If you were idly wandering around the internet this weekend, you may have stumbled across an interesting little story about a burning object on an Israeli beach. You also may have noticed that a slew of media outlets indicated that this unidentified smoldering object was a meteorite (or a ‘meteorite’ — because using quotations indicate ‘skepticism’).
When I was at first alerted to this story, I watched the videophone footage of the ‘meteorite’ after it had “fallen from the sky” (according to Israeli police) and punched a hole through a surfboard, I instantly realized it wasn’t a meteorite or anything else cosmic in origin for that matter.
Why? For starters, it was hot. So hot that it was burning. Like crazy. Actually, it was burning so much, I described it as an incendiary device (which, in fact, wasn’t that far from the truth) — the guys on the beach even tried to douse the flames with water, but it continued to burn regardless. There was fire and one heck of a lot of smoke originating from this little pebble that it had started to burn through the shells on the beach.
Take a look at the video that was captured on the beach near Tel Aviv:
This is probably one of the biggest misconceptions about small meteorites* that are found on the ground soon after they’ve entered the Earth’s atmosphere. Meteorites are not hot when they land on terra firma, they are actually cold.
Before entering the Earth’s atmosphere, meteoroids (i.e. space rock that is destined to become a meteor or meteorite) are by their nature very cold. This is obvious as the vacuum of space is as cold as it gets. Therefore, they are deep frozen.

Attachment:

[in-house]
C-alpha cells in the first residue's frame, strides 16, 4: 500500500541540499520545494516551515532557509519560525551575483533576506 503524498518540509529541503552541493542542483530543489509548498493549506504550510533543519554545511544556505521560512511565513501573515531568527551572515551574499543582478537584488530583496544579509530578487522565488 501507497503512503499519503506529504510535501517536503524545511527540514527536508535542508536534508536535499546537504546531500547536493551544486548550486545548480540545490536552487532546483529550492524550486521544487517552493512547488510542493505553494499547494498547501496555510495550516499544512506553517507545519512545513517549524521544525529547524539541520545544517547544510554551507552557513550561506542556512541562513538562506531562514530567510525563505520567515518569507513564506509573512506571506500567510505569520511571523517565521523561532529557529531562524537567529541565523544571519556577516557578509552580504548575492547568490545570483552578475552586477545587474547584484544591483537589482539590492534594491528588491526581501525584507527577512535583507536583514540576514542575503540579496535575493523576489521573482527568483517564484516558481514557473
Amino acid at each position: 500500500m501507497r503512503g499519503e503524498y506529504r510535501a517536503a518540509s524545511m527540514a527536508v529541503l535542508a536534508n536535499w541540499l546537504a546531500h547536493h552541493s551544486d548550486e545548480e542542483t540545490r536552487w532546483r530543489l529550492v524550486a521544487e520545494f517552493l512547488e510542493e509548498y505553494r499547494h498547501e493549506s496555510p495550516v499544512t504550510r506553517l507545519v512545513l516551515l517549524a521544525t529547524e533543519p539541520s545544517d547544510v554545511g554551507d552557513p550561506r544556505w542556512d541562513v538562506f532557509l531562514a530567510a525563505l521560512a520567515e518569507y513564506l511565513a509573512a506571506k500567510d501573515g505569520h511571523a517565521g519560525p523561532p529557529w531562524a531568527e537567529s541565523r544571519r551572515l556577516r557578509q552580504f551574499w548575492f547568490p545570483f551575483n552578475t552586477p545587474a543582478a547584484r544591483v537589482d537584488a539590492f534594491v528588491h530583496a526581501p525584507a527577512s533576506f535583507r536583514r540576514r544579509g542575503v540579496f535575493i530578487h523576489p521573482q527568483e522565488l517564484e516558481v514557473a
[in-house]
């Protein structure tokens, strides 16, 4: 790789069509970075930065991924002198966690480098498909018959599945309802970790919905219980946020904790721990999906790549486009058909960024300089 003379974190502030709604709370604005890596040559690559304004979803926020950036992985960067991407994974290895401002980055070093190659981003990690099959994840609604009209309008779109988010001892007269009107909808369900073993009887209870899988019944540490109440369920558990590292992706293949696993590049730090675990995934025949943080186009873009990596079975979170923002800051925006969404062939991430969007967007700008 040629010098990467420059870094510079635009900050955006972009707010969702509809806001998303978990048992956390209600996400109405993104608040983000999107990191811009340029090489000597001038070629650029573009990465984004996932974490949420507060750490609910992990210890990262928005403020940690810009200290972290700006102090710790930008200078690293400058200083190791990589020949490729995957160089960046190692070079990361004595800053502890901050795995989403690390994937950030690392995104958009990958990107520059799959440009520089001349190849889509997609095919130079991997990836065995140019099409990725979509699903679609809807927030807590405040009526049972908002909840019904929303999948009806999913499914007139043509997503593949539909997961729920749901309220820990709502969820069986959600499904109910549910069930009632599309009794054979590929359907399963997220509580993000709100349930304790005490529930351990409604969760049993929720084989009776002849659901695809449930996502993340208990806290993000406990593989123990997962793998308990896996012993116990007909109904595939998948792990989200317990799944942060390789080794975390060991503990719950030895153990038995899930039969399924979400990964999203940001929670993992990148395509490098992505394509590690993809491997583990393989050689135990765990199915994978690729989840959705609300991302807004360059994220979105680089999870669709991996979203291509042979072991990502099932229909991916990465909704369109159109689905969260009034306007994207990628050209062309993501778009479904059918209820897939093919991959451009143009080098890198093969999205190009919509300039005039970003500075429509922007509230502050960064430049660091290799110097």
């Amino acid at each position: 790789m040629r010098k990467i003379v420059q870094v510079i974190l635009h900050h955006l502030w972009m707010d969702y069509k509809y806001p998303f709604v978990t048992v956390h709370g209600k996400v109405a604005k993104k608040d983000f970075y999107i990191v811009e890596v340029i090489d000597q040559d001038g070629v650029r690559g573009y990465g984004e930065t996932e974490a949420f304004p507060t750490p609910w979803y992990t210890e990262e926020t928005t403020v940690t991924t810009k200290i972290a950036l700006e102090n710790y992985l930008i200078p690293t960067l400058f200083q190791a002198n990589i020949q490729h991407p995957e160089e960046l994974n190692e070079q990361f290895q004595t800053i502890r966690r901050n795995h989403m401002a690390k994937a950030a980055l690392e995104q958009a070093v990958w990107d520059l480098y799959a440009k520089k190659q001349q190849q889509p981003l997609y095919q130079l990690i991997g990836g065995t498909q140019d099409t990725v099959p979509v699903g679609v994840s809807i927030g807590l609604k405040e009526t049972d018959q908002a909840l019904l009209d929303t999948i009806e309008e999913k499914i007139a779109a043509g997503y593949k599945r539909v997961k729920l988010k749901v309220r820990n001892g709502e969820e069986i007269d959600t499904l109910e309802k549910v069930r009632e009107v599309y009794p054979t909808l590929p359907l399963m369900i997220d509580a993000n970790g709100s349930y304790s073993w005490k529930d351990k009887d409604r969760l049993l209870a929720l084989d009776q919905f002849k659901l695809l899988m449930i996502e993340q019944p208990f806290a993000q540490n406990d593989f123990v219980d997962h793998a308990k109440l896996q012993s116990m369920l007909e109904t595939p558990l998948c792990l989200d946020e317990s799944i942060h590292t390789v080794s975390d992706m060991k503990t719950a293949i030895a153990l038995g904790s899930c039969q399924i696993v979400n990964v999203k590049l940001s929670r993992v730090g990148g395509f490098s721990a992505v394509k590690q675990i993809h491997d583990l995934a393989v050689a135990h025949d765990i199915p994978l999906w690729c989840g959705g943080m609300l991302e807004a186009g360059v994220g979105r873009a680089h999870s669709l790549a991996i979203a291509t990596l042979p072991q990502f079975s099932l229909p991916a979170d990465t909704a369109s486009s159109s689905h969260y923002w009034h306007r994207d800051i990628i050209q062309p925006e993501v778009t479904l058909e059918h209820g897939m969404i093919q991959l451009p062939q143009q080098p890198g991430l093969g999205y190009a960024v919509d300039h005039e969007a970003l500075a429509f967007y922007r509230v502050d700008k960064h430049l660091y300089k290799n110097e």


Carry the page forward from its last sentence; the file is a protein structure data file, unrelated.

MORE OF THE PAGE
When these meteoroids make contact with the dense atmosphere of our planet, they are heated up by atmospheric ram pressure (created by the rapid compression of air in front of the object), burning the outer layers of the meteor enough to create a tail of ionized gas, producing a bright streak across the sky. This very brief streak is also known as a “shooting star.” It’s unlikely that this brief moment of heating warms the cold heart of the space rock.
After this, the meteorite will have slowed down substantially and any heating effect caused by this initial burn will be lost. As the meteorite falls through the high atmosphere (also a cold place), the rock will be very cold as it falls, like a stone, at terminal velocity.
Therefore, when a small meteorite is found shortly after re-entry, it is cold. It has even been reported that meteorites are so cold that frost has formed on their surface.
As it turns out, after inspection of the Israeli object, it was found to be “man made.”
“It is definitely not a meteor and not a different natural substance –- somebody created it, and it did not appear from outer space,” said Ittai Gavrieli, Director of the Geological Survey of Israel.
“The object had high concentrations of phosphorus, which is naturally ignited when it comes in contact with air and with inflammatory material.”
Whether this event was a hoax (like the Latvian crater), or the incendiary substance was thrown onto the beach by some other means, it remains to be seen, but it most definitely was not a meteorite.
*Larger meteorites may hit the ground at hyper-velocity speeds producing an impact crater. That is a whole different ballgame as the impact is likely to be very energetic in nature. However, these kinds of impacts are rare, fortunately. Most meteorites are small enough to be slowed (so they fall to earth at terminal velocity), but not totally destroyed, by atmospheric re-entry.
A special thanks to Avi Joseph for alerting me to this story!
Image: The Israeli ‘meteorite’ after it had cooled. According to experts, it was man made. Credit: Ilan Lilush, Tel Aviv Police.